How To Get Rid Of Squirrels & Prevent Them From Returning

Squirrels prancing and scurrying about in your yard might be cute from time to time. Yet, left unchecked even a seemingly small squirrel population can become a very large nuisance. Even though squirrels don’t reproduce as fast as other members of the rodent family, like mice and rabbits, they tend to be more persistent. Especially, when they are looking for food or shelter.

Even a single determined squirrel can dominate your bird feeder, chasing away birds, as well as break into your attic to make himself a cozy home. Large squirrel populations also increase the chances of problems in your gutter, roof leaks, damage to natural wood siding, and draw in unwanted predators to your property.

Of course, getting rid of squirrels and preventing them from being a problem in the future, is a multi-step process. It starts with identifying why they are choosing your yard over your neighbors, or why they are a widespread problem in your area.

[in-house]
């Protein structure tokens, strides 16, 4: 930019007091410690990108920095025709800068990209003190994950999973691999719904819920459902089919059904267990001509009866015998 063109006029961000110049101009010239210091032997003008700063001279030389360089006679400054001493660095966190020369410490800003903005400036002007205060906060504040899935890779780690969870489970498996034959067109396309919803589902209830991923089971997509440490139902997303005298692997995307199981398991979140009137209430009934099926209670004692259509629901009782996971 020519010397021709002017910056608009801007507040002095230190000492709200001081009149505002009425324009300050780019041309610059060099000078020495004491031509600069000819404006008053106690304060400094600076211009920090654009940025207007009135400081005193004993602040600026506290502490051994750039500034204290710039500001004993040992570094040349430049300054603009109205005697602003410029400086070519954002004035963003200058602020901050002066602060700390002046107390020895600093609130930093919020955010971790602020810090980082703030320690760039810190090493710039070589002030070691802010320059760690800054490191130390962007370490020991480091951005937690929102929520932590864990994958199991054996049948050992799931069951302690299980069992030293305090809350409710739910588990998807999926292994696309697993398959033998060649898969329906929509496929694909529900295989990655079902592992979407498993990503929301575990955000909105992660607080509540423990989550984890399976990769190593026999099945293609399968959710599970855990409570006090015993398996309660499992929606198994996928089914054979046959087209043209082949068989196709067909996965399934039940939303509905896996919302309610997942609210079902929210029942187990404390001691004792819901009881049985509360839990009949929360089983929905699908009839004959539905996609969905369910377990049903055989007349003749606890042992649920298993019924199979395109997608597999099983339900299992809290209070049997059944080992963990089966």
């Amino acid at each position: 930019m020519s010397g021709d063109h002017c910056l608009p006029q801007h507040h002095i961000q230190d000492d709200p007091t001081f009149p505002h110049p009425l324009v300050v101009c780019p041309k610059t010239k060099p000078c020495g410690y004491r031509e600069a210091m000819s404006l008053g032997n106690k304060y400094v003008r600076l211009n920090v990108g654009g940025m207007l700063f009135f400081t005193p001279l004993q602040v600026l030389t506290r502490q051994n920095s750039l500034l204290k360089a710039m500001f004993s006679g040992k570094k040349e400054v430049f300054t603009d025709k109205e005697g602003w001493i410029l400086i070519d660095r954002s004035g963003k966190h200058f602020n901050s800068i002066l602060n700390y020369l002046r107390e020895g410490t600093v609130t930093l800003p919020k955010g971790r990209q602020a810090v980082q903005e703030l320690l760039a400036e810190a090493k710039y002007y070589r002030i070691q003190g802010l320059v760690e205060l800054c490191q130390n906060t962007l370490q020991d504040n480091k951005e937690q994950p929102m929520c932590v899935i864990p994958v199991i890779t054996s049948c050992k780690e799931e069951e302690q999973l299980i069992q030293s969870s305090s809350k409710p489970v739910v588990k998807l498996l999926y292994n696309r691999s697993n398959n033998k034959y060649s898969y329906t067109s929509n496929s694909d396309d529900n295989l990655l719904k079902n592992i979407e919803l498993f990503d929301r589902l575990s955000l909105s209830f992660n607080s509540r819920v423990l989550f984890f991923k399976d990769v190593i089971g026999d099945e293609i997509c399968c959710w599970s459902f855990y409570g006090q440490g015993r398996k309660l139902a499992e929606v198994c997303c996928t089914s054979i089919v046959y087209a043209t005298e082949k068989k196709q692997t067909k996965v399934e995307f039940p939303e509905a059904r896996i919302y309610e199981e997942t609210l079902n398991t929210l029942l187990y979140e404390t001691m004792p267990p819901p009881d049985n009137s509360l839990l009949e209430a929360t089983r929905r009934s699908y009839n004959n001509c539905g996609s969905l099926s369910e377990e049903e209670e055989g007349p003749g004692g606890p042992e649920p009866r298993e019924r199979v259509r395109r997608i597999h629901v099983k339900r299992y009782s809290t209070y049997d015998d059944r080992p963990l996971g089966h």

Step One: Remove Easy Food Sources For Squirrels

Food and shelter are prime motivators for squirrels. Especially in the fall through the winter when natural resources are sparse. While bird feeders are an obvious attraction, yet it’s not the only thing that can draw squirrels to your yard.

Bird Feeders

While you might not feel comfortable removing bird feeders, there are things you can do to keep squirrels from accessing them. Putting bird feeders on poles, greasing poles, and placing them out of a squirrel’s jumping range from a tree or fence will certainly help.

Fruit Trees

As the weather starts to turn cold, squirrels will often look for food sources to fatten upon, or to store away. This goes beyond raking up acorns. Even something like a decorative crab apple tree with fruit still clinging to it can be very enticing to a hungry squirrel. Once the find an easy food source, they’ll start looking for shelter nearby.

Garbage Cans & Easy Access To Refuse

Even though they are technically classified as herbivores, squirrels are indeed scavengers. A loose-fitting garbage can, an open lid, or simply food refuse left out on the picnic table after a weekend cookout can all encourage squirrels to set up shop in your backyard.